So I have been wanting to post a new blog for a while. What’s a while, you ask. Well, I had this idea for a blog for mother’s day, so it has been at least that long. It was a blog about parents in YA, so maybe I will post it for Father’s Day instead. (Two blogs in one month would be amazing though…perhaps even miraculous). Today, however, I have something else on my mind. I was reading this WSJ article Darkness Too Visible, and it struck a cord, because it is something that I am always very aware of in terms of my own writing. Warning: This is a bit of a long one–read it in two sitting if you need to :).
For those who do not want to read it, the basic premise of the article is that YA lit has entered new depths in terms of the violence, darkness of experience, and so forth that it depicts…and that this phenomenon is not necessary a good thing. The author also says that those who write this boundary pushing material are doing something of a disservice to their audiences.
I write about shape-shifters. Violence is, necessarily, a part of the equation. When you have claws, sharp teeth, and other preternatural powers, the violence can tend to get both elaborate and messy. What I struggled with in writing the first book of the series was how much of the violence to depict, considering that my first novel, at least, would probably attract more from the younger side of the YA spectrum. What I struggled with for the second book is that it is considerably more violent and bloody than the first. And, as the author, I just can’t see any other way around it.
It’s not that I am opposed to teens being able to read and access books that contain violence, darkness,
and depravity(this term is from the WSJ). When I was a kid, I was into the darker stuff. I was reading Lucky by Jackie Collins when I was in the third grade (I don’t know that I should necessarily admit that out loud, but hey, it is what it is.) By the time I was in high school, Stephen King, Dean Koontz, John Saul (who, of all of these, creeped me out the most), and Laurell K. Hamilton were my authors of choice. But, what all of these books had in common was that they were not marketed towards a young adult audience (12-18). They were shelved with the horror books, not next to The Babysitters Club.
On the other hand, I also loved/love Susan Cooper and Madeleine L’Engle; two authors whose work routinely delved into emotionally deep waters (suicide, good vs. evil, sex), exploring the meaning of experience and some darkly fantastical matter as well, without being horrifyingly graphic and violent. To this day, nothing is more creepy to me than the image that L’Engle paints of IT, the Man with the Red Eyes, and the completely regimented life on Camazotz. L’Engle was able to convey so richly the horror of that sort of reality without resorting to laundry list depictions of bloodied and horrifying acts.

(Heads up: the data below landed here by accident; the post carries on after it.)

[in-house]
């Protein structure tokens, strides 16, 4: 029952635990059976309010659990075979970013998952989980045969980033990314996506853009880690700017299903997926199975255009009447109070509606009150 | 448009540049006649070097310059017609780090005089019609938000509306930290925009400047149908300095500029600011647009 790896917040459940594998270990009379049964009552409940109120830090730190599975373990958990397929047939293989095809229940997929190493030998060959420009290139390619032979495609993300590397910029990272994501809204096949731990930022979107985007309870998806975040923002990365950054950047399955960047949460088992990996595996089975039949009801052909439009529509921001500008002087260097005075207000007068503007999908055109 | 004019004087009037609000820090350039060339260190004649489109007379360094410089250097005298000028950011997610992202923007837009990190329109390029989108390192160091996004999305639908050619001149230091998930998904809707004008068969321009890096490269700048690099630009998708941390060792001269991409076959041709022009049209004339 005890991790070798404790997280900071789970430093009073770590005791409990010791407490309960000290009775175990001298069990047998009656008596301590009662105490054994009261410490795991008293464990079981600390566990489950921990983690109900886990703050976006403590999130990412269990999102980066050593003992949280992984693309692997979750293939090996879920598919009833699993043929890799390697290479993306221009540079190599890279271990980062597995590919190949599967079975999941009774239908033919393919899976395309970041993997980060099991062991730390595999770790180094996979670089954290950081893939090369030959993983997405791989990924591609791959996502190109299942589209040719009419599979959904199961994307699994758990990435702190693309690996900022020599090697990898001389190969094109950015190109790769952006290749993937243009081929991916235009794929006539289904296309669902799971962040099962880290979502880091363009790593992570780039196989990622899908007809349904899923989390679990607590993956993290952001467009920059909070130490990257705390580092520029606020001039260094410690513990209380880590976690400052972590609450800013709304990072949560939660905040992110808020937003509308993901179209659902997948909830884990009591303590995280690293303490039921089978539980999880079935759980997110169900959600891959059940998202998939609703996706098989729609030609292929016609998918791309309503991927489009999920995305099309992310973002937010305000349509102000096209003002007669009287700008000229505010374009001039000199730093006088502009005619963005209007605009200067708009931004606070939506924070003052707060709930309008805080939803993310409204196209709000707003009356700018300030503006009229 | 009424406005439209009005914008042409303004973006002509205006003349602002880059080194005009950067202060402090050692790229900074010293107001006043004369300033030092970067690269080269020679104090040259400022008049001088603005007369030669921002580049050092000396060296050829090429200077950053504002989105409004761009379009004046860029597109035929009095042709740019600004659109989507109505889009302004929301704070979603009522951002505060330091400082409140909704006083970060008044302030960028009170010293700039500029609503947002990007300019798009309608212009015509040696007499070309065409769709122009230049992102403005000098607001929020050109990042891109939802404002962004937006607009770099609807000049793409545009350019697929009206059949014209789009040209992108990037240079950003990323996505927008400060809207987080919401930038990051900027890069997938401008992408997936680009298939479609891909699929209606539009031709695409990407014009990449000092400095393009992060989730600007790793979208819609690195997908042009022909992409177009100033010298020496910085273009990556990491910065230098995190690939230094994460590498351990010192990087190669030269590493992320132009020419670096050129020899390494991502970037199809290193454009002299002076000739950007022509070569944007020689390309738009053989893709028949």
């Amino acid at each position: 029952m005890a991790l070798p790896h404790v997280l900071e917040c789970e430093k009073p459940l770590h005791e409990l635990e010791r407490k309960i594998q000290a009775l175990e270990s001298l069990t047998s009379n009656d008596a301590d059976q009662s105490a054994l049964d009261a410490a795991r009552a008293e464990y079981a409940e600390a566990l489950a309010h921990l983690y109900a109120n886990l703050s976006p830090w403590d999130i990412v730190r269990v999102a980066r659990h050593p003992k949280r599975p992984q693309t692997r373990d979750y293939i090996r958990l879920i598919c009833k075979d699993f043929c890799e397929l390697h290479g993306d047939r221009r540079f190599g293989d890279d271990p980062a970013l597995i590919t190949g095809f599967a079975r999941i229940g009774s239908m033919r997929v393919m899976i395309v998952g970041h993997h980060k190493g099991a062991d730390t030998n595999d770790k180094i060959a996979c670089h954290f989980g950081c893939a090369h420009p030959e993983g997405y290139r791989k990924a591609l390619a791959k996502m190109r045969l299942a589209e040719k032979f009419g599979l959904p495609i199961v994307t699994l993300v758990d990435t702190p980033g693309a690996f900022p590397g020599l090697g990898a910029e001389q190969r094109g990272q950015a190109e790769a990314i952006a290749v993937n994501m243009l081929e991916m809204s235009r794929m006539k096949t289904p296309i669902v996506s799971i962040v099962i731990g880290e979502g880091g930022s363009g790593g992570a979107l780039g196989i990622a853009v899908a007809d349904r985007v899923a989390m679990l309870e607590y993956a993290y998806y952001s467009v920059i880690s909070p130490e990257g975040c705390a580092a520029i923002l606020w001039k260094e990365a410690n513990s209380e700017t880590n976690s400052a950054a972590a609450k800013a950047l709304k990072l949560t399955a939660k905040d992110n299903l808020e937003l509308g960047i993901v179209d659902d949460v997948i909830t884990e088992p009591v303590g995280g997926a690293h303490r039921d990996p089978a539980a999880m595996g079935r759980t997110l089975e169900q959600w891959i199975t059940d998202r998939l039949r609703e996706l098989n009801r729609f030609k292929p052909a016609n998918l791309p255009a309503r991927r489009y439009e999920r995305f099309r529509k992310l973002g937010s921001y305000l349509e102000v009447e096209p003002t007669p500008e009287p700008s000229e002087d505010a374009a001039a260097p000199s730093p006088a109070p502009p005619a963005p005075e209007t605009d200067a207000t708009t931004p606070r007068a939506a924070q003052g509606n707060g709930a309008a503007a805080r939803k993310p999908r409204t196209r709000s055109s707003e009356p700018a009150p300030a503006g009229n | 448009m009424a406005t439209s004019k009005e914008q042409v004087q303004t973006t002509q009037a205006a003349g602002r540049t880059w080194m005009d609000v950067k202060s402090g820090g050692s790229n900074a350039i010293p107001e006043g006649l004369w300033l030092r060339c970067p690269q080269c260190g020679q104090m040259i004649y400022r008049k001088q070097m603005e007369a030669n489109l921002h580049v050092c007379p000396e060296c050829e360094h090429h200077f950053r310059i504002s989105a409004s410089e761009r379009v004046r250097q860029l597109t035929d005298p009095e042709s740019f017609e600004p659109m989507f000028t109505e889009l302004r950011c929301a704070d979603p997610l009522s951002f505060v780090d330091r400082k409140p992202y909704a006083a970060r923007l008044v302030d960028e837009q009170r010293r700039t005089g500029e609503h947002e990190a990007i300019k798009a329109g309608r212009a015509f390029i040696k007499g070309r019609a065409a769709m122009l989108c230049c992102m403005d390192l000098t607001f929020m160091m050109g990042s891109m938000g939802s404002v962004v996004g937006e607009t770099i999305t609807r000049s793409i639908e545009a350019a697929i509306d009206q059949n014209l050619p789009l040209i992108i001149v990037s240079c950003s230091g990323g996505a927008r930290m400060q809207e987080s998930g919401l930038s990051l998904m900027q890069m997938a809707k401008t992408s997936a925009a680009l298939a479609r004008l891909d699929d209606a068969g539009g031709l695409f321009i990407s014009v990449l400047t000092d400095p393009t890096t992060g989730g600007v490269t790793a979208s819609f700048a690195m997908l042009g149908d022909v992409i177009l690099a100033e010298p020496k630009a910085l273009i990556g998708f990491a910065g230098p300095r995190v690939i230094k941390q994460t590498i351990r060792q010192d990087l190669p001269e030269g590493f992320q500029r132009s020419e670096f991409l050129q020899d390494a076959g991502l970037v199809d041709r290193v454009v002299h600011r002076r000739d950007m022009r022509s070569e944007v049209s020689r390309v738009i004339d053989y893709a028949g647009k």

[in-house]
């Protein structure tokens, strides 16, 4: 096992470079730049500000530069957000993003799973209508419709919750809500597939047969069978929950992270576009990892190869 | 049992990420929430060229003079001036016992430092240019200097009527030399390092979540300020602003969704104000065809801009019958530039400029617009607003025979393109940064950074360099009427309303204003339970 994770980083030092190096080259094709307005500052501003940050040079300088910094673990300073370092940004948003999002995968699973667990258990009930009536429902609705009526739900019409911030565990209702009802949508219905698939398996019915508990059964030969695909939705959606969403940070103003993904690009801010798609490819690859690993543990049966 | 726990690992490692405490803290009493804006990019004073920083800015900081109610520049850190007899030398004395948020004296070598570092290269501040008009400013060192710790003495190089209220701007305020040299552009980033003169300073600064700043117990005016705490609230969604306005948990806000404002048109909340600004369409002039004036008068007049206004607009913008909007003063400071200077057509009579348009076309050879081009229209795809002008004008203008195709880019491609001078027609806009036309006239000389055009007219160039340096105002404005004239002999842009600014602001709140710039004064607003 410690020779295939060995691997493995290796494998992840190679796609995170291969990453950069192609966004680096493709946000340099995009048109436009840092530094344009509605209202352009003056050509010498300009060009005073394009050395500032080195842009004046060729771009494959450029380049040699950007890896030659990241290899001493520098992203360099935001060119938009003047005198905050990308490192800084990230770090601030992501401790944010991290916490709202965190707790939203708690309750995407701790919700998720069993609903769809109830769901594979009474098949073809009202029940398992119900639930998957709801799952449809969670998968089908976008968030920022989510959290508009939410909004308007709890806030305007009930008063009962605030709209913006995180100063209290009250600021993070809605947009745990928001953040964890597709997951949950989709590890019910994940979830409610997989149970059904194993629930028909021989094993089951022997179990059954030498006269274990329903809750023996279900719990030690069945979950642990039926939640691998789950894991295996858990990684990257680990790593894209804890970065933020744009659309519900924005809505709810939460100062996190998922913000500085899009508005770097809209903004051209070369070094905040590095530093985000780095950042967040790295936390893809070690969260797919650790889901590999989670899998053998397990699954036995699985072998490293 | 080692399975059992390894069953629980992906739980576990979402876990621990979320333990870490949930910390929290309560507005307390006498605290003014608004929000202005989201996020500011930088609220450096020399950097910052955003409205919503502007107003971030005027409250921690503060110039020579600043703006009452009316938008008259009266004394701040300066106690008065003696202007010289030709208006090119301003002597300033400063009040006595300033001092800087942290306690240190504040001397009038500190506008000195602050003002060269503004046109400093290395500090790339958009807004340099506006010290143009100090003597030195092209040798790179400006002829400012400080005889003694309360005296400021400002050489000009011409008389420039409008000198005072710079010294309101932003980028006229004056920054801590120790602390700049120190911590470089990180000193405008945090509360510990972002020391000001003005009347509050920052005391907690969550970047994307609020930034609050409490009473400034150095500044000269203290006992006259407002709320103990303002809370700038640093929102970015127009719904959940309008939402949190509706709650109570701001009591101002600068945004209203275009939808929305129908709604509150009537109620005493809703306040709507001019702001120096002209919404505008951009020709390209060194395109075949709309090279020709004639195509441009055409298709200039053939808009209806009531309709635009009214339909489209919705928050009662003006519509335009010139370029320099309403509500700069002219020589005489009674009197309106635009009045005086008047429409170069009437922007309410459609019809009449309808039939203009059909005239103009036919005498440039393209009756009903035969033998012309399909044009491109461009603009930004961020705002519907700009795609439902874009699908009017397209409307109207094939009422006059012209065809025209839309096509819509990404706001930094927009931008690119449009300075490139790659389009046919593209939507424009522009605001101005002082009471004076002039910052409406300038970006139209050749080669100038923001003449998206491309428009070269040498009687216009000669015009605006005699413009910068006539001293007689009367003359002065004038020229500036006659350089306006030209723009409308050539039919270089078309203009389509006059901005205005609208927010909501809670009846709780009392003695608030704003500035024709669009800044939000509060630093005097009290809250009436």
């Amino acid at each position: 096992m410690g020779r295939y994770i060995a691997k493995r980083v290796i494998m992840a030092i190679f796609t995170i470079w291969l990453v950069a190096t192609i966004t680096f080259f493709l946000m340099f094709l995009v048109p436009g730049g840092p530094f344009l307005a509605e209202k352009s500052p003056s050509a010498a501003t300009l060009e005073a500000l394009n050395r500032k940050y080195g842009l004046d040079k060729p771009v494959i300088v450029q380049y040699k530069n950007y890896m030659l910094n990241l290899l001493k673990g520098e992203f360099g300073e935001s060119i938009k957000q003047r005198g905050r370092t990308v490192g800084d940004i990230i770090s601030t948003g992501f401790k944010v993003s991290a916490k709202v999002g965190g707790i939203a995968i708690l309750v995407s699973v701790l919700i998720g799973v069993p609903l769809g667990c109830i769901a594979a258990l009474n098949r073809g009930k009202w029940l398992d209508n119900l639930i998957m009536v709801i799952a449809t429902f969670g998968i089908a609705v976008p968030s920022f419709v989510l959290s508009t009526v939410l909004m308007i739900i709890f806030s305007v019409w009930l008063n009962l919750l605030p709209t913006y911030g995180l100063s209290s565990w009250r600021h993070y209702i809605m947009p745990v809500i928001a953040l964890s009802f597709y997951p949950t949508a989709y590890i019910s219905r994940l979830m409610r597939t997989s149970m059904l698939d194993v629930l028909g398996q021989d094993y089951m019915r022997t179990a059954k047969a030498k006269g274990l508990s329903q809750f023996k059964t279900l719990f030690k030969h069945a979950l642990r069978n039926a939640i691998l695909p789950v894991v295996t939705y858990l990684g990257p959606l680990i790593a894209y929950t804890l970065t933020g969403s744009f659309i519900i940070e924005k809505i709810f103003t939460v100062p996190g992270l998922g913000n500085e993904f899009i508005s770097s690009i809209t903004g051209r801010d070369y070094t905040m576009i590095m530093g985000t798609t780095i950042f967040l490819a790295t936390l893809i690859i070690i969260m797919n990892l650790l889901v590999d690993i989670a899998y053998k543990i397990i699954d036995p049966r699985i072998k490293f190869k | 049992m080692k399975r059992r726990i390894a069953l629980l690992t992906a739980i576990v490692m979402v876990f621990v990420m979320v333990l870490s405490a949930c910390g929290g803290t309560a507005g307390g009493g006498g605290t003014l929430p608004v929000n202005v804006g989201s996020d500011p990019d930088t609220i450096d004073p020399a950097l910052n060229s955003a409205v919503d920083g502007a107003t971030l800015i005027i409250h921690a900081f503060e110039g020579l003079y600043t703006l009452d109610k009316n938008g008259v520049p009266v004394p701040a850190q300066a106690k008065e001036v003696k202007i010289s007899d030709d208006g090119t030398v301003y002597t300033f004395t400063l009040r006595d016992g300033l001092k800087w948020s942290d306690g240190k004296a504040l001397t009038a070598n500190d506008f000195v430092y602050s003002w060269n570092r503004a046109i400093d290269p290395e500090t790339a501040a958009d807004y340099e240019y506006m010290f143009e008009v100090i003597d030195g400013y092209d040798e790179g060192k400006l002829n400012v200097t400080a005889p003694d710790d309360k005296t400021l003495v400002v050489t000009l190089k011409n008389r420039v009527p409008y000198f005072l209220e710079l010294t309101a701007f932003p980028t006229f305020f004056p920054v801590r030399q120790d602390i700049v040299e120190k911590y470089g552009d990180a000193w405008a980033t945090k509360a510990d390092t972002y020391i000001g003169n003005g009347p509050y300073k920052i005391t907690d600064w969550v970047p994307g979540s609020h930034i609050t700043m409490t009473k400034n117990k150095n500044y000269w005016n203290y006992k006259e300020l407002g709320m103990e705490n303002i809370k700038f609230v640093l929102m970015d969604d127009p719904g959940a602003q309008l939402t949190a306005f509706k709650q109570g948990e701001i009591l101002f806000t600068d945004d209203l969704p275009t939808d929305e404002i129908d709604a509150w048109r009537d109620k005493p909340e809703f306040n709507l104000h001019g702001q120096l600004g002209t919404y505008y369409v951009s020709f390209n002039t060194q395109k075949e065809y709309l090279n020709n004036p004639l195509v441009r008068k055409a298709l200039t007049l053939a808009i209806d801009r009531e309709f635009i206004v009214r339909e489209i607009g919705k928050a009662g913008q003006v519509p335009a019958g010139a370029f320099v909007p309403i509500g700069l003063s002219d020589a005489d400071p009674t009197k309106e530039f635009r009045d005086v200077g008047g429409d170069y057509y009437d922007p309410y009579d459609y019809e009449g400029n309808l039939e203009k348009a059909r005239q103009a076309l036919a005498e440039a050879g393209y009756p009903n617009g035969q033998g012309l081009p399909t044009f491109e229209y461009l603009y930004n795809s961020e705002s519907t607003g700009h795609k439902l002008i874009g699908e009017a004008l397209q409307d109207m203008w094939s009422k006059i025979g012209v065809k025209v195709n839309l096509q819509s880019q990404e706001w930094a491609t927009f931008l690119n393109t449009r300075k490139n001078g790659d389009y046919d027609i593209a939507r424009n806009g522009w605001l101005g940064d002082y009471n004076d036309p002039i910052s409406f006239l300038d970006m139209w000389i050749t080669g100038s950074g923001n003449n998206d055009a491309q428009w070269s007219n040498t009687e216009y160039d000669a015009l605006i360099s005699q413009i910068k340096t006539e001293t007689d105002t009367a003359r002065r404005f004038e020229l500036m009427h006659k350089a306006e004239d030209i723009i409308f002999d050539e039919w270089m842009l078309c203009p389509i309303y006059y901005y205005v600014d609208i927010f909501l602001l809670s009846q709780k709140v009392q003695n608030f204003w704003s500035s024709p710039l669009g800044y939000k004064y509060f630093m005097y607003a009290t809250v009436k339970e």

Ask me which I would prefer my children to read. I did, in fact, forbid my sister (who is several years younger than me) from reading any of my Koontz, Saul, King, and Hamilton until she was at least 15. Though, whether or not she listened to me is anyone’s guess, since I was away at school most of the time.
When I take that back to my own writing it translates into my being very conscientious about the amounts and the kinds of violence that I depict. I think that there are several things that have been really important to me in figure out what I deem appropriate for my own writing. The first is whether it is organic to the story. Does the violence make sense? Is it gratuitous? Even though the second book is far more violent (with all of the blood and guts) than the first, I am satisfied that the scenes that I wrote were both made sense in the story and were not over the top.
The second is am I still writing for that tween/teen audience. This is a trickier question to answer. I remember my life during that time; after all, it wasn’t that long ago. It was full of challenges, but nothing to the extent of the subject matter that seems so popular for YA lit these days. (Some of the subject matter seems distinctly adult to me.) So there is a level on which I feel that I could not write authentically about those kinds of experiences or write in a way that can tap into the “darkness” that is at core of those kinds of experiences. Of course, I wonder if maybe I shouldn’t be trying. That, after all, seems to be what YA audiences are gravitating towards (though one might wonder what came first, the audience or the product.) On another level, I do believe that as a YA author, I am not writing books that have watered down adult content. I am writing stories for tweens and teens and I want to write in a way that taps into the experiences at that moment in life, without rushing my readers down some experiential track. To put it another way, the shape-shifter novel that I write for a YA audience looks nothing like the one that I would write for adults.
What I do know that what we write about and how we write about it must always be the artist’s choice. It should not be imposed from the outside or limited by outside forces. The proof of the writer is the reader’s response to her/ his work. If the writing is strong, readers will respond regardless of how heavy it is or is not. It’s something that I think about a lot. I am not sure that I really have my thoughts worked out on it yet. I guess we’ll see with book three. 🙂